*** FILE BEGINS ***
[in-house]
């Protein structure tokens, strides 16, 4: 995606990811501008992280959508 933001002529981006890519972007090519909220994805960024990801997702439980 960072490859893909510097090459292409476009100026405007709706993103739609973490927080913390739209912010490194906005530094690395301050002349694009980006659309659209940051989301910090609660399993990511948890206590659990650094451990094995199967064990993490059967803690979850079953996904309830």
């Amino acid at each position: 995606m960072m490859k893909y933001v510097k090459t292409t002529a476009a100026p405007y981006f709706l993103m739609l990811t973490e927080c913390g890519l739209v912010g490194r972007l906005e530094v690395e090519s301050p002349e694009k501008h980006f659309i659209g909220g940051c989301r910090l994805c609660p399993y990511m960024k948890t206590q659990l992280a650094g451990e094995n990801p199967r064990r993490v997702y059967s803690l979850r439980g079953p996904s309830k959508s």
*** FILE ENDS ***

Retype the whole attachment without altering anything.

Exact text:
[in-house]
């Protein structure tokens, strides 16, 4: 995606990811501008992280959508 933001002529981006890519972007090519909220994805960024990801997702439980 960072490859893909510097090459292409476009100026405007709706993103739609973490927080913390739209912010490194906005530094690395301050002349694009980006659309659209940051989301910090609660399993990511948890206590659990650094451990094995199967064990993490059967803690979850079953996904309830």
């Amino acid at each position: 995606m960072m490859k893909y933001v510097k090459t292409t002529a476009a100026p405007y981006f709706l993103m739609l990811t973490e927080c913390g890519l739209v912010g490194r972007l906005e530094v690395e090519s301050p002349e694009k501008h980006f659309i659209g909220g940051c989301r910090l994805c609660p399993y990511m960024k948890t206590q659990l992280a650094g451990e094995n990801p199967r064990r993490v997702y059967s803690l979850r439980g079953p996904s309830k959508s």